Solar Suitcase, innovation of Dr. Laura Stachel to save lives in rural clinics across 27 countries
Her incredible idea of ‘Solar Suitcase’ came when she went to Nigeria on a research trip. During the trip, Dr. Laura Stachel was astounded to witness a situation when a physician was performing an emergency cesarean section and then lights went out! Stachel was even more surprised to see people’s casual reaction in that horrible situation. Fortunately with the help of her flash-light, doctors could complete the surgery.
The lights went out and I said how are they going to finish? You didn’t even see people reacting because it was something they were so used to. Stachel recalls.
During that two weeks trip, Stachel witnessed many other instances when life of the mothers and the babies were at risk, for the sole reason – lack of electricity. Pregnant women with much complication would come to the hospital, but due to lack of proper electricity, treatment got delayed till day light or procedures had to be compromised, resulting to death of the pregnant women in many occasions.
According to WHO, nearly 40,000 pregnant women died in Nigeria in 2013. In Northern Nigeria, this rate is even higher. Moreover, about 4% of babies in Nigeria die each year, even before reaching 28 days old.
That two weeks trip to Nigeria acted as an eye-opener for Dr. Laura Stachel. Stachel faced more complicated cases in Nigeria than she had ever seen in her entire career in the United States. She realized that she needed to do something about this.
Dr. Laura Stachel started to find a solution with the help of her husband Hal Aronson, who is a solar energy educator. He came up with designs for a solar electric system to provide a free source of power to the state hospital in northern Nigeria where Stachel had conducted her research. With a small kit, Stachel returned to Nigeria to show how the system will be helpful. She took it for demonstration purpose, but the surgical team found the kit incredible and insisted to leave the kit with them.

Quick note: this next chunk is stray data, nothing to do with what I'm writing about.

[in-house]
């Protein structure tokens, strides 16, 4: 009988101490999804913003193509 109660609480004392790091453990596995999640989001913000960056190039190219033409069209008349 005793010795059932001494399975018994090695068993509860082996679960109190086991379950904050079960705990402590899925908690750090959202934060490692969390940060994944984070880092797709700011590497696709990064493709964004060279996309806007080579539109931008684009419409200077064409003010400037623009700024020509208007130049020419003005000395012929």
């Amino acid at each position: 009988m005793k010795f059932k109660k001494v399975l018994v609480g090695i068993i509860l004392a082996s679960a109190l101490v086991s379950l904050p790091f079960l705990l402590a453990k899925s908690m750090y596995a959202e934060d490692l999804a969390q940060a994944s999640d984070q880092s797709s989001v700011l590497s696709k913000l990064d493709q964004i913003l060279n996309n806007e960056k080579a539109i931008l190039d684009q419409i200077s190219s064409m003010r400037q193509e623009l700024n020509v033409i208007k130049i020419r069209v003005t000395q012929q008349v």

They said: This is incredible. You have to leave this with us. This could help us save lives right now, Stachel said.
And that was the beginning of this noble cause, which let Dr. Laura Stachel to become one of the top ten CNN heroes of 2013. Soon, the news of this amazing ‘Solar Suitcase’ spread across to other clinics. Every time Stachel visited Africa, she would take two or three solar suitcases, assembled by her husband. The solar suitcase includes two solar panels to be fixed on the clinic’s roof, which are connected to high-quality LED lights. It can provide light for up to 20 hours. The kit also contains headlamps, a fetal Doppler to monitor a baby’s heart rate and a cell phone charging unit.
Solar Suitcase received more recognition after Stachel and Aronson started a nonprofit organization- We Care Solar. Since 2009, with the help of the kit, health care workers could save the lives throughout Africa, Asia and Central America. We Care Solar has provided over 400 solar suitcases in 27 countries so far. State hospital in northern Nigeria reported that death rate for women had decreased by 70% after the solar electric installation in 2009.
Image credit : globalmomschallenge